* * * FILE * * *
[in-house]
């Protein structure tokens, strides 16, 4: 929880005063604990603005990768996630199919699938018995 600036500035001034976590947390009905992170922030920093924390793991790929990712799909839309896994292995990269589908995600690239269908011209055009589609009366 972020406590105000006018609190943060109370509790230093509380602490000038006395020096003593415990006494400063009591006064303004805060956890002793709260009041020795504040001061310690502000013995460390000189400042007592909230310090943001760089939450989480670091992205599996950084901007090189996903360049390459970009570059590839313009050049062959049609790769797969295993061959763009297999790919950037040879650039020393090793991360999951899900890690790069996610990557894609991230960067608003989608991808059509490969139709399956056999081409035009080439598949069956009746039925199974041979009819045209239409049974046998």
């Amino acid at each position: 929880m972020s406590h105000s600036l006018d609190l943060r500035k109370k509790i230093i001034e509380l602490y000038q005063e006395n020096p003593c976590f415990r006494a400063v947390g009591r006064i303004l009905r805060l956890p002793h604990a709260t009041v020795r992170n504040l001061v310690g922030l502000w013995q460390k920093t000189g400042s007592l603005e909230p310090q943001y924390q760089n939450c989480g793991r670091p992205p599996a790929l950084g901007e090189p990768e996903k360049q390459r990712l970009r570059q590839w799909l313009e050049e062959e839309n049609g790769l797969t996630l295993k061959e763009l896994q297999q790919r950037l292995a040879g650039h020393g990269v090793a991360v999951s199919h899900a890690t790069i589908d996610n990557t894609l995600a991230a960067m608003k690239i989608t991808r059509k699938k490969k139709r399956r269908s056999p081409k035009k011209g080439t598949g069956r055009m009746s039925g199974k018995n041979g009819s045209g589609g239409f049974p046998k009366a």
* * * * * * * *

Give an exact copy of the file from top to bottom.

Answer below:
[in-house]
């Protein structure tokens, strides 16, 4: 929880005063604990603005990768996630199919699938018995 600036500035001034976590947390009905992170922030920093924390793991790929990712799909839309896994292995990269589908995600690239269908011209055009589609009366 972020406590105000006018609190943060109370509790230093509380602490000038006395020096003593415990006494400063009591006064303004805060956890002793709260009041020795504040001061310690502000013995460390000189400042007592909230310090943001760089939450989480670091992205599996950084901007090189996903360049390459970009570059590839313009050049062959049609790769797969295993061959763009297999790919950037040879650039020393090793991360999951899900890690790069996610990557894609991230960067608003989608991808059509490969139709399956056999081409035009080439598949069956009746039925199974041979009819045209239409049974046998």
């Amino acid at each position: 929880m972020s406590h105000s600036l006018d609190l943060r500035k109370k509790i230093i001034e509380l602490y000038q005063e006395n020096p003593c976590f415990r006494a400063v947390g009591r006064i303004l009905r805060l956890p002793h604990a709260t009041v020795r992170n504040l001061v310690g922030l502000w013995q460390k920093t000189g400042s007592l603005e909230p310090q943001y924390q760089n939450c989480g793991r670091p992205p599996a790929l950084g901007e090189p990768e996903k360049q390459r990712l970009r570059q590839w799909l313009e050049e062959e839309n049609g790769l797969t996630l295993k061959e763009l896994q297999q790919r950037l292995a040879g650039h020393g990269v090793a991360v999951s199919h899900a890690t790069i589908d996610n990557t894609l995600a991230a960067m608003k690239i989608t991808r059509k699938k490969k139709r399956r269908s056999p081409k035009k011209g080439t598949g069956r055009m009746s039925g199974k018995n041979g009819s045209g589609g239409f049974p046998k009366a």